Why you should not rebrand ERPNext
Trying to answer a common question. Will you help us re-brand ERPNext?
Here is a common question we get,
I am willing to purchase support and training from you, and I want to provide consulting and business process configuration as a service to my clients. But, since the product pricing is already advertised on the site, I cannot sell it as is (open source, and zero margins being a bottle neck). So I was thinking if I could white label / re-brand and sell it, and have a tie up with you for support, training and development.
If you are an organization whose core strength is sales, this sounds like a really good idea. Take an open source project, plaster your name on it, sell it at a higher price = Profit
But there is one little catch:
The customer will ultimately find out!
Yes, they do. Once we got an email from a poor user, telling us that they paid close to $40,000 for an ERP implementation and suddenly they came across our site and realized that this is the original product. The customer is now planning to sue the service provider.
ERPNext is already known as a serious open source ERP project. Close to 150 new organizations are trying out ERPNext every day, so the chance that someone will find out ultimately will keep on increasing. And this is not a very healthy sustainable strategy for any business.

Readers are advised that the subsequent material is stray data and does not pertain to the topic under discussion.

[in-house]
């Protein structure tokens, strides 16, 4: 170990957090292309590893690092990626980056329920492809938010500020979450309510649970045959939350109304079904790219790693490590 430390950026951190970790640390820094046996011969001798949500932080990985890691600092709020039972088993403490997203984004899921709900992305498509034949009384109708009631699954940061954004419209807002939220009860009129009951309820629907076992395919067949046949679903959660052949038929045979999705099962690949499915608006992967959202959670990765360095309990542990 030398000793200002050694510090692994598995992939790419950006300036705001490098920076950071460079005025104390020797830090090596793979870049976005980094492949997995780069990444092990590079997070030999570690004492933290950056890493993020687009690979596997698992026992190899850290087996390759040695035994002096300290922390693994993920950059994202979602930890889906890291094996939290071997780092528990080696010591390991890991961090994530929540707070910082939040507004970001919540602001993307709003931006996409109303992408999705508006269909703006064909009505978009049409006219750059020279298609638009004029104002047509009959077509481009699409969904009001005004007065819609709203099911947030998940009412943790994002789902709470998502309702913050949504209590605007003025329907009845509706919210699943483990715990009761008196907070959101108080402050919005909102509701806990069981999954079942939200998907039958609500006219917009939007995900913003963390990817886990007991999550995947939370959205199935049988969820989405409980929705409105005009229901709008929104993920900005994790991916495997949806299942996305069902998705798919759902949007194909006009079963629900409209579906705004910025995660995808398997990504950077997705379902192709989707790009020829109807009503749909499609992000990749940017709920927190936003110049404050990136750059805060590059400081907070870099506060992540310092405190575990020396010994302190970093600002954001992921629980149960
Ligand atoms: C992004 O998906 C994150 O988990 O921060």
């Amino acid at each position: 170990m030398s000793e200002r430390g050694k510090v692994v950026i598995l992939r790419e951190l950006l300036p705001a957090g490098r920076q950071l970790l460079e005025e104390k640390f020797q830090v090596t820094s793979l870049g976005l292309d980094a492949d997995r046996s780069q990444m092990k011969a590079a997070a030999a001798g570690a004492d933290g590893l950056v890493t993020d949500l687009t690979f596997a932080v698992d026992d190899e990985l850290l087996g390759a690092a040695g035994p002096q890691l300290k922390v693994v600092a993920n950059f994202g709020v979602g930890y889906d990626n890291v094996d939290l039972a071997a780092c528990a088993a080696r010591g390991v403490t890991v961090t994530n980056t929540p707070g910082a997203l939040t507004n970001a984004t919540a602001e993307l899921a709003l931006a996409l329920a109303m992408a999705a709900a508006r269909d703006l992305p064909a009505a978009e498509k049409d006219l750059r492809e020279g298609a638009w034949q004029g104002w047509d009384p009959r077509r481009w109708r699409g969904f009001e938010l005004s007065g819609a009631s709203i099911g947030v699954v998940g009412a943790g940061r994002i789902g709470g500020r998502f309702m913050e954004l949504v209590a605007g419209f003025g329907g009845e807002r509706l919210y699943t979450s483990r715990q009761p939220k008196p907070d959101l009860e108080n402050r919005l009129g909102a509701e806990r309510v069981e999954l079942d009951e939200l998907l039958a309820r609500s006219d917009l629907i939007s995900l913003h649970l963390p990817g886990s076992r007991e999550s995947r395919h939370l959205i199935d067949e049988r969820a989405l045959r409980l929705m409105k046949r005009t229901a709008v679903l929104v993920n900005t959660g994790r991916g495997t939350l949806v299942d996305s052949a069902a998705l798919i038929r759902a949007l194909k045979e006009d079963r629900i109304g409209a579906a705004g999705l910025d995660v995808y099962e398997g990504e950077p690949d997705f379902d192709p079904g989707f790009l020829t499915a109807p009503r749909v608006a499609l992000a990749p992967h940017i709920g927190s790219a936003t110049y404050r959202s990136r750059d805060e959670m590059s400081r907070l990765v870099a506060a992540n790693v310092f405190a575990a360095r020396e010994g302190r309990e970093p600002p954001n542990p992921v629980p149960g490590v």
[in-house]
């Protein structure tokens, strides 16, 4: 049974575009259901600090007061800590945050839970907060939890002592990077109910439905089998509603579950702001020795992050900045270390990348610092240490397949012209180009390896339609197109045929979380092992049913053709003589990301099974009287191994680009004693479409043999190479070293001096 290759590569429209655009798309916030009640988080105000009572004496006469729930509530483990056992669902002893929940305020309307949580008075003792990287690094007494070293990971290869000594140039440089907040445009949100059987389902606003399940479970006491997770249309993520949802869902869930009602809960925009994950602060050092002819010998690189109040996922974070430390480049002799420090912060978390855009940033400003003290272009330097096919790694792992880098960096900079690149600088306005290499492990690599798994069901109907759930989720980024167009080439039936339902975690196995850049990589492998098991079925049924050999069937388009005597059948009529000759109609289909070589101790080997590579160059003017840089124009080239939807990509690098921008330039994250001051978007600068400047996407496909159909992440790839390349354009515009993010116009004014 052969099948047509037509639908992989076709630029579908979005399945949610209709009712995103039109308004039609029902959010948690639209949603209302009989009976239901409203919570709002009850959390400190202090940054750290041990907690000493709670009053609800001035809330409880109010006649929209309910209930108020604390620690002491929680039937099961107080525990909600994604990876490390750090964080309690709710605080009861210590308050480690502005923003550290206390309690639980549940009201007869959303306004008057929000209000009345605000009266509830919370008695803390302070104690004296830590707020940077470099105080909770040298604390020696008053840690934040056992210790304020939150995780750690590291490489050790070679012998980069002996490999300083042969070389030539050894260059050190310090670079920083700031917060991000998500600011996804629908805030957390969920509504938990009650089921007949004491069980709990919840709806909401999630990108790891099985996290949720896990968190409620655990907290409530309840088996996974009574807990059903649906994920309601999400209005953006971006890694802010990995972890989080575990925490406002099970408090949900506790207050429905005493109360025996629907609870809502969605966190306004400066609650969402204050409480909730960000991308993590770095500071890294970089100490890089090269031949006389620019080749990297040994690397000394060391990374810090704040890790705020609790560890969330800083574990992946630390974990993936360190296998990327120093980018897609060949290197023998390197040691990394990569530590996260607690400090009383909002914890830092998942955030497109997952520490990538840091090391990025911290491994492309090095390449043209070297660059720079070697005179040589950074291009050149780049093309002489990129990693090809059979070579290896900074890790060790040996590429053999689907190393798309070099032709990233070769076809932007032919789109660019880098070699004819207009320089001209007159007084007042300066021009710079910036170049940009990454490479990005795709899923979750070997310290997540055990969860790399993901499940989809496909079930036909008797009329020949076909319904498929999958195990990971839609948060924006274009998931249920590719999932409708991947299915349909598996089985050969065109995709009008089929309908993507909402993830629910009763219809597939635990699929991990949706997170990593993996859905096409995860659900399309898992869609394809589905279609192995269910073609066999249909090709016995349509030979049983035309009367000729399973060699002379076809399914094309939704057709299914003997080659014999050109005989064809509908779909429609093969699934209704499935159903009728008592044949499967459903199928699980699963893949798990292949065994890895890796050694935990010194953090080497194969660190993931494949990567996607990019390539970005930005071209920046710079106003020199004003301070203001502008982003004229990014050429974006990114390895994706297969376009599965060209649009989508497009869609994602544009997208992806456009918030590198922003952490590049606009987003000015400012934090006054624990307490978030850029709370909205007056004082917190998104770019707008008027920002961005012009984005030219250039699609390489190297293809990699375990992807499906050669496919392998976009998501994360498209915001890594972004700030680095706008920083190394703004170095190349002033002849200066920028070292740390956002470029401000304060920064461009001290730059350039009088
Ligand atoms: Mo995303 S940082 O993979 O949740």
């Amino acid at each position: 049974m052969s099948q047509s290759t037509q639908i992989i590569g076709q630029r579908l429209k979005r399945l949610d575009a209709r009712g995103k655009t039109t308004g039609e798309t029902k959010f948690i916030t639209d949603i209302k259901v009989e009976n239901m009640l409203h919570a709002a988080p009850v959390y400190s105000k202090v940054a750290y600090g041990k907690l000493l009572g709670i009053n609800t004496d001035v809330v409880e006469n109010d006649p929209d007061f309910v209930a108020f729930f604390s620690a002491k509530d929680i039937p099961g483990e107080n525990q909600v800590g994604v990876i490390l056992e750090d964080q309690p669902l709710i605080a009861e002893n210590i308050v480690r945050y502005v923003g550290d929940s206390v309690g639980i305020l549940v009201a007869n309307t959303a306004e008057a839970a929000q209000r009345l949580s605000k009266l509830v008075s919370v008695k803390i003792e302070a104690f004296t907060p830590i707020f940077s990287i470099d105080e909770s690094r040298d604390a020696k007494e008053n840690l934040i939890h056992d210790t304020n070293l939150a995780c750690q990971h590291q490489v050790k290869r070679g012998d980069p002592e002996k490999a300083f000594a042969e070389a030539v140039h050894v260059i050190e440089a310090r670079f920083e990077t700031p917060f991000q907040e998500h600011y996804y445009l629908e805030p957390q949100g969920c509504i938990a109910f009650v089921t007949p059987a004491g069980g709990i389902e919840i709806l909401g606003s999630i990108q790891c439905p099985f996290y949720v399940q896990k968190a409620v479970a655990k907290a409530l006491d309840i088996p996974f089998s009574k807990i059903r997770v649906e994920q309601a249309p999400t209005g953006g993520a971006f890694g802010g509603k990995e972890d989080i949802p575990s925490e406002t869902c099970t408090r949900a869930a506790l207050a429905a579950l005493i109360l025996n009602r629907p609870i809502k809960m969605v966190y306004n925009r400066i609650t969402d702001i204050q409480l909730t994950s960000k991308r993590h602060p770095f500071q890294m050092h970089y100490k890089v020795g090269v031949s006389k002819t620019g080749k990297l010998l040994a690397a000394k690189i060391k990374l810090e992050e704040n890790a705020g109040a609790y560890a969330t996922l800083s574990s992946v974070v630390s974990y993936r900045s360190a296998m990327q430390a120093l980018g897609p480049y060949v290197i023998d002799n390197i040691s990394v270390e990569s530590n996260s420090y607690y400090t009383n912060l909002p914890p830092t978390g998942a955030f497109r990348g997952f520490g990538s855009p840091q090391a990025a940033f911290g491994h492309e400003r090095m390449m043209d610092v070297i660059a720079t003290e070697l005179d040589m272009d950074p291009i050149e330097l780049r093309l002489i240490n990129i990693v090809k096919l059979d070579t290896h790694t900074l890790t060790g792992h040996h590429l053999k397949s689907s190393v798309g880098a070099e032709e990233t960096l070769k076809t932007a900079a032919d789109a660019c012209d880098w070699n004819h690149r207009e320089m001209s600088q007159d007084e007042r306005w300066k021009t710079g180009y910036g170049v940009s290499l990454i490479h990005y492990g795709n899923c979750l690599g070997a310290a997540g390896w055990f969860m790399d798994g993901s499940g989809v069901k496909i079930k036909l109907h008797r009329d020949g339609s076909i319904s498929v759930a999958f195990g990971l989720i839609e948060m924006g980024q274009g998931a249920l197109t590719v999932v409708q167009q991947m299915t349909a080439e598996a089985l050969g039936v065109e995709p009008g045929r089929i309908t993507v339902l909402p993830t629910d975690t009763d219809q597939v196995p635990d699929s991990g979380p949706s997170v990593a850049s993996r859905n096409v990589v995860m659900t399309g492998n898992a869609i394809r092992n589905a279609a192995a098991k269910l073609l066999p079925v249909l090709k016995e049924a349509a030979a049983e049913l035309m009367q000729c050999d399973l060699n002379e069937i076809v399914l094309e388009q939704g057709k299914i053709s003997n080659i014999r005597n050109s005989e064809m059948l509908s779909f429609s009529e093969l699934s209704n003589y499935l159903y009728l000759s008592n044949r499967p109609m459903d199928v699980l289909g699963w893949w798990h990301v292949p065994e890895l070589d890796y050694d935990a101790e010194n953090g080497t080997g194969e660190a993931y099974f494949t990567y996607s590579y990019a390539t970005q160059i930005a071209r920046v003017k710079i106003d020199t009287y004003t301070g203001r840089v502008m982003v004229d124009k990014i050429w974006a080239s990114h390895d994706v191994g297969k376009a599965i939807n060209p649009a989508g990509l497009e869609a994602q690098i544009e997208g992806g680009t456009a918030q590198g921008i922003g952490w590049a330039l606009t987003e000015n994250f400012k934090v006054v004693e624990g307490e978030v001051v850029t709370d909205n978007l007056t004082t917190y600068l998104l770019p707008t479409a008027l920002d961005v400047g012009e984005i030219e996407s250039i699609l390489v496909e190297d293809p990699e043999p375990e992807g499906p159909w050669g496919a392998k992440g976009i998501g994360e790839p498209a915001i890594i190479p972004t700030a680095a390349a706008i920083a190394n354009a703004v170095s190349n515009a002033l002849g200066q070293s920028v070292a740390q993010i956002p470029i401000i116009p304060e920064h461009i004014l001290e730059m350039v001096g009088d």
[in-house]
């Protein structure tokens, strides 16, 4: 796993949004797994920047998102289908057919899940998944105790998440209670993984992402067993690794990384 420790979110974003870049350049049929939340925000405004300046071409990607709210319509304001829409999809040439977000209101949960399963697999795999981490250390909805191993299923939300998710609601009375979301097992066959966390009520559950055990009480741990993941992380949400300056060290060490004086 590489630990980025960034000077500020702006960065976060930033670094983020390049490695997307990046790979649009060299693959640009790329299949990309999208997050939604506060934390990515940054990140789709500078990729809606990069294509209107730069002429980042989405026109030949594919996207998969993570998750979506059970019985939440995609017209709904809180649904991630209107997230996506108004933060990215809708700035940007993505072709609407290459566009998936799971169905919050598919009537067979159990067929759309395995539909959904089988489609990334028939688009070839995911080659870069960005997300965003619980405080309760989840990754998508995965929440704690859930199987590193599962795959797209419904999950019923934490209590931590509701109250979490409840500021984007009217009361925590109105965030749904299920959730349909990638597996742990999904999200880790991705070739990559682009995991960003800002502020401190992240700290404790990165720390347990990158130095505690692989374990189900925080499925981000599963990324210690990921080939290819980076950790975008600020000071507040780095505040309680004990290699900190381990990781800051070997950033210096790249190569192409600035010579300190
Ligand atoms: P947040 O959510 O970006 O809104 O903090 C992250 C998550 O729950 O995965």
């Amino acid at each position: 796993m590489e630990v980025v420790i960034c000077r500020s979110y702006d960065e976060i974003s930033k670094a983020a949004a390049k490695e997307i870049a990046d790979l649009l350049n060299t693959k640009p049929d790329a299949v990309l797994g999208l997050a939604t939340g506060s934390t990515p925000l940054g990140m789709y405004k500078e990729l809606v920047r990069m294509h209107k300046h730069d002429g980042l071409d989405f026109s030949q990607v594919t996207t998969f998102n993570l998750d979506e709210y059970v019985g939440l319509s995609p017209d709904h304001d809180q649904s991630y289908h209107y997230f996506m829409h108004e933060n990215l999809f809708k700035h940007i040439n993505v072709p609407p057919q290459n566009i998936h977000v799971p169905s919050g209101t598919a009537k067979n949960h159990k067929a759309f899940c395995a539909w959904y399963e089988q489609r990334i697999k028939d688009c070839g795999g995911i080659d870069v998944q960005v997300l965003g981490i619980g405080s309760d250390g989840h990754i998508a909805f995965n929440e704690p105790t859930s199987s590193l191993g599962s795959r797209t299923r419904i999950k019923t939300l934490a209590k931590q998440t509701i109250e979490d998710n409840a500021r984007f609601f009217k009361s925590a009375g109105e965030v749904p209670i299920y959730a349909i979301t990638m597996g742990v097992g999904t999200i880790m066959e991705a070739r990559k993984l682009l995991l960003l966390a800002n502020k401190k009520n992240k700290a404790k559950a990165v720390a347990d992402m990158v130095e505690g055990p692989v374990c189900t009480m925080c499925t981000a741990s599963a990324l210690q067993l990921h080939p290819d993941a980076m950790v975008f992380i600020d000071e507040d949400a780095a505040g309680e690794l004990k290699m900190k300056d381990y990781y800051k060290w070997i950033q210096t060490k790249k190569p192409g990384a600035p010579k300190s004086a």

So what should one do?
The great part about the industry is that ERPs require a lot of effort to implement and customize and this is where the eco-system can monetize. As a partner, if you have expertise in training, implementation, customization, development, you will always stand out based on your skills and quality.
Also being a part of a community will also help you, as more and more customers will come looking for ERPNext Implementers. With your own brand, you will have to work hard to get your name out and be known as a credible entity, but being an ERPNext partner will automatically open a lot of doors.
That is an awesome long-term strategy.
Rushabh is a software developer and founder of ERPNext. He usually writes about the startup experience, open source and the technologies he is working on.